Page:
In The Quiver

Generative AI Bias in B2B Marketing: What to Look for & How to Manage It

Generative AI (GenAI)-powered technologies are quickly becoming an integral part of B2B marketing content generation. McKinsey & Company estimates about 75 percent of the value GenAI could deliver falls across four functional areas, one of which is sales and marketing. And recent Deloitte research notes that 63% of the “most effective content marketing leaders” saw an increase in annual revenue by making GenAI part of their content supply chain strategy.

Given these figures, using GenAI for content sounds like a no-brainer. But as recent high-profile examples have shown, GenAI has its drawbacks as well.

AI bias: Beware trading quality for quantity

As recent examples in the news have shown us, AI bias is a practical reality, and B2B marketers should take note. Before you commit to using GenAI for mass content generation, it’s important to understand the nature and scope of the problem.

Why is AI bias even an issue? To put it simply, AI systems aren’t born intelligent: they’re trained on data sets. And the data sets used to train them can be mildly — or extremely — biased. Following are some examples of common types of AI biases and their impact:

Language and cultural: By over-representing certain languages or cultural perspectives, AI-generated content may resonate less with diverse global audiences, translating to missed opportunities.
Gender: Marketing content could unconsciously favor one gender over another, potentially alienating a significant portion of the target market.
Socioeconomic: Favoring narratives or scenarios that don’t include certain socioeconomic backgrounds can limit relatability and engagement.
Ethical and moral: Content that doesn’t align with the values of clients or the general public may raise concerns about brand integrity.

The good news is that some big players are working to help mitigate the inherent risks of AI bias. One example: IBM has made significant strides by integrating AI Fairness 360, an open-source tool suite designed to help users detect and mitigate bias in AI models. This enhances the accuracy of AI applications and helps reinforce trust among users’ B2B clients by ensuring equitable outcomes. Similarly, Salesforce’s “Einstein AI” incorporates ethical AI practices focused on training models with diverse data sets, continually monitored for bias.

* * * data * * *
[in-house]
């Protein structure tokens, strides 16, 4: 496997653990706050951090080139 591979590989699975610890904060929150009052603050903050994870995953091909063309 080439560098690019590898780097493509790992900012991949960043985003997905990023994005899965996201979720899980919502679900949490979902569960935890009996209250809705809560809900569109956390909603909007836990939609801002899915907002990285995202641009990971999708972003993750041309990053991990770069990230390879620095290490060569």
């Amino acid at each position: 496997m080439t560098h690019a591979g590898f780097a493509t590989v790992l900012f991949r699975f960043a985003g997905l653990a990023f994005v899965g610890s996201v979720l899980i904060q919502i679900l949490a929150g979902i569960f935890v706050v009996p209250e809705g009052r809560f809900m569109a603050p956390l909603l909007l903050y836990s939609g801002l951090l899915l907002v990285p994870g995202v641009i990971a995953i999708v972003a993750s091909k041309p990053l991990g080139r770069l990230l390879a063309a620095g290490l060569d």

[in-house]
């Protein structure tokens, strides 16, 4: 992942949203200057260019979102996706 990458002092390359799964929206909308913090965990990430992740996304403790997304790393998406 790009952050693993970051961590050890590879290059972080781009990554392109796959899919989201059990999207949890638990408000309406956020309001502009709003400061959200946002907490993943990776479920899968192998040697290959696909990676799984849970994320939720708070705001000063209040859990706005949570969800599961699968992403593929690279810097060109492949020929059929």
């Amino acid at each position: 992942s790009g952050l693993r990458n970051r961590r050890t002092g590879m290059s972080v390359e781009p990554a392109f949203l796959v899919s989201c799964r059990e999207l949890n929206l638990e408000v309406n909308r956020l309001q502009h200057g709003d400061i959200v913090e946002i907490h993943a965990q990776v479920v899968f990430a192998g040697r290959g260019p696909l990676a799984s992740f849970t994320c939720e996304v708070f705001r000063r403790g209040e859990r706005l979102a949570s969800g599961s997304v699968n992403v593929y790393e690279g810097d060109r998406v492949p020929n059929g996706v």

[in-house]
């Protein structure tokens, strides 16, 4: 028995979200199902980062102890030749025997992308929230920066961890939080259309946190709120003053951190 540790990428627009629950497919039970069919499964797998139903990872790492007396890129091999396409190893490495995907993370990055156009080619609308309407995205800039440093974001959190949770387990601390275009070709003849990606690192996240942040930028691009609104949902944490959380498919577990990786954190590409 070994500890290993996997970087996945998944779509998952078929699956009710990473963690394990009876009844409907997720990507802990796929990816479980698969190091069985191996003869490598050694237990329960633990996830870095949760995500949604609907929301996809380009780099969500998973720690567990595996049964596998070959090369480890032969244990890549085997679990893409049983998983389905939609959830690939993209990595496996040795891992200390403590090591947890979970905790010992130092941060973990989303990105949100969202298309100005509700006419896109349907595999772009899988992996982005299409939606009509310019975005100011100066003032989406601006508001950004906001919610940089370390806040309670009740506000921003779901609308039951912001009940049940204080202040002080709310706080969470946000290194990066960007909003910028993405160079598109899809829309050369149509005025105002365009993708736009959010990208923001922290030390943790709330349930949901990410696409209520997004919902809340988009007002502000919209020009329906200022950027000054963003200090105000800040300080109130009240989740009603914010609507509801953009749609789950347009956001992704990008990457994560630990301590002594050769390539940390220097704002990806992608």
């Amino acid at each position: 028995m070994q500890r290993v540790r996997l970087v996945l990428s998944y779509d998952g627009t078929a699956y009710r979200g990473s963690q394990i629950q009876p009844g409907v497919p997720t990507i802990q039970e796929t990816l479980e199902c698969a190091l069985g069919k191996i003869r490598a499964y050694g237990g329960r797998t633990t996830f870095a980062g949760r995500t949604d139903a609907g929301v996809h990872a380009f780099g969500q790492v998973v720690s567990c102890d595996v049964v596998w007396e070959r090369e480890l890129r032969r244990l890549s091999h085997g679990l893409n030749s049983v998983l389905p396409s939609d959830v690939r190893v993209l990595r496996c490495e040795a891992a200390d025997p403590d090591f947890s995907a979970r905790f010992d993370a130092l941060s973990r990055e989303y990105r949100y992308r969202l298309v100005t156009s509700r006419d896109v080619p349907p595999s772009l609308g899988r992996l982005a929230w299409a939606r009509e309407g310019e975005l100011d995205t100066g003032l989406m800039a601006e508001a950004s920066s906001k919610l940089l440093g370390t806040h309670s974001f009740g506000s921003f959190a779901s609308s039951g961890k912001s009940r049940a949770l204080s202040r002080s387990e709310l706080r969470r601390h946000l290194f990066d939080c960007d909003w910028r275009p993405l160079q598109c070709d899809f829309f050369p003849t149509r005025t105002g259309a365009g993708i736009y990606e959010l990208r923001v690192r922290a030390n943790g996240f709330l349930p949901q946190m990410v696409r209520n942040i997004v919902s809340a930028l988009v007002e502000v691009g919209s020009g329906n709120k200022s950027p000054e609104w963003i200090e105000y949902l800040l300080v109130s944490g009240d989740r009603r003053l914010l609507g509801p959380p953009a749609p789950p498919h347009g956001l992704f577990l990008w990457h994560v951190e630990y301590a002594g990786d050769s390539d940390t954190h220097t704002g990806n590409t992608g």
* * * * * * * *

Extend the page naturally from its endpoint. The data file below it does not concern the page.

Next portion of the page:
Best practices to mitigate bias in AI-generated content

For most businesses, implementing AI will require a bit of “organizational surgery.
But for starters, to help mitigate bias and safeguard the trust of clients and prospects, consider the following best practices:

Use diverse training datasets that account for a wide range of languages, cultures, genders, socioeconomic backgrounds, and ethical perspectives.
Continuously monitor and evaluate to help ensure biased language or messaging gets flagged. Have processes in place to address and correct any instances of bias, ensuring inclusivity and integrity in their brand image.
Engage diverse teams of experts in AI, marketing, and diversity to help identify and address any potential biases in the content creation process and make overall content more universally relatable.
Be transparent about use of AI technology in creating marketing content.

Even with a small marketing team, you can still mitigate AI bias

If you’re dealing with external tech providers, ask whether their technology has been developed with a diverse data set — and choose a vendor that’s transparent about their efforts to mitigate bias. Also, ask about their mechanisms for feedback and updates to the AI system. A vendor committed to continuous improvement will have processes in place to regularly update the AI algorithms, incorporating feedback to address and reduce bias over time.

If you’re managing your GenAI technology in-house, be sure to:

Leverage open-source tools and resources: Many open-source AI tools and platforms offer resources for training AI systems. Smaller businesses can use these tools to ensure their AI technologies are exposed to diverse data sets without a hefty investment.
Partner and collaborate: Forming partnerships with other businesses or research institutions can provide access to more diverse datasets and AI expertise. Collaborative efforts can also spread the cost and resource requirements, making it more feasible for smaller teams.
Implement manual checks: If your business has a smaller volume of content, manual reviews of AI-generated marketing materials may be more feasible. This allows you to identify and correct any biases, ensuring that content remains inclusive and diverse.

The potential impact of GenAI bias on your brand reputation and marketing success is real. But by taking a proactive approach to managing AI bias, you can mitigate the risks and capitalize on the benefits GenAI has to offer.

Looking to explore what GenAI can do for your digital marketing? We can help. Speak with one of our archers to learn more.

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